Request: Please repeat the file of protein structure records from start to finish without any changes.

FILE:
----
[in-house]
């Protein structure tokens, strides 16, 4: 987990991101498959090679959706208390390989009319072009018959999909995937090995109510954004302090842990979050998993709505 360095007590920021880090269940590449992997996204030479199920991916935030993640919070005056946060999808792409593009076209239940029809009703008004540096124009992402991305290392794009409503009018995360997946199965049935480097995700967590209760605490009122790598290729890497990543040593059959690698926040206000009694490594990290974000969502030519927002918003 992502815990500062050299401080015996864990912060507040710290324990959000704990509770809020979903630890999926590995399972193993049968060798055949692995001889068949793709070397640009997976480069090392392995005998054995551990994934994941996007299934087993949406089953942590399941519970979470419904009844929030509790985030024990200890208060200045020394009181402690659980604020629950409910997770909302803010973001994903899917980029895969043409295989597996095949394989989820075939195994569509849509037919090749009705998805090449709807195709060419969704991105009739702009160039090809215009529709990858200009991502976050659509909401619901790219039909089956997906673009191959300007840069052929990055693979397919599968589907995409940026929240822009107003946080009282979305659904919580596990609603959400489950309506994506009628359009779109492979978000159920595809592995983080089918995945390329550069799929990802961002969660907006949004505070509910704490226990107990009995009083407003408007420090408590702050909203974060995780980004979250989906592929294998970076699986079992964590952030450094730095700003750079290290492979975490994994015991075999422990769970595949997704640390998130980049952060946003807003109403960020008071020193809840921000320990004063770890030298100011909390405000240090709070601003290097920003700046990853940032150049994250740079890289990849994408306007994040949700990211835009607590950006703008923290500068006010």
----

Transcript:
[in-house]
């Protein structure tokens, strides 16, 4: 987990991101498959090679959706208390390989009319072009018959999909995937090995109510954004302090842990979050998993709505 360095007590920021880090269940590449992997996204030479199920991916935030993640919070005056946060999808792409593009076209239940029809009703008004540096124009992402991305290392794009409503009018995360997946199965049935480097995700967590209760605490009122790598290729890497990543040593059959690698926040206000009694490594990290974000969502030519927002918003 992502815990500062050299401080015996864990912060507040710290324990959000704990509770809020979903630890999926590995399972193993049968060798055949692995001889068949793709070397640009997976480069090392392995005998054995551990994934994941996007299934087993949406089953942590399941519970979470419904009844929030509790985030024990200890208060200045020394009181402690659980604020629950409910997770909302803010973001994903899917980029895969043409295989597996095949394989989820075939195994569509849509037919090749009705998805090449709807195709060419969704991105009739702009160039090809215009529709990858200009991502976050659509909401619901790219039909089956997906673009191959300007840069052929990055693979397919599968589907995409940026929240822009107003946080009282979305659904919580596990609603959400489950309506994506009628359009779109492979978000159920595809592995983080089918995945390329550069799929990802961002969660907006949004505070509910704490226990107990009995009083407003408007420090408590702050909203974060995780980004979250989906592929294998970076699986079992964590952030450094730095700003750079290290492979975490994994015991075999422990769970595949997704640390998130980049952060946003807003109403960020008071020193809840921000320990004063770890030298100011909390405000240090709070601003290097920003700046990853940032150049994250740079890289990849994408306007994040949700990211835009607590950006703008923290500068006010």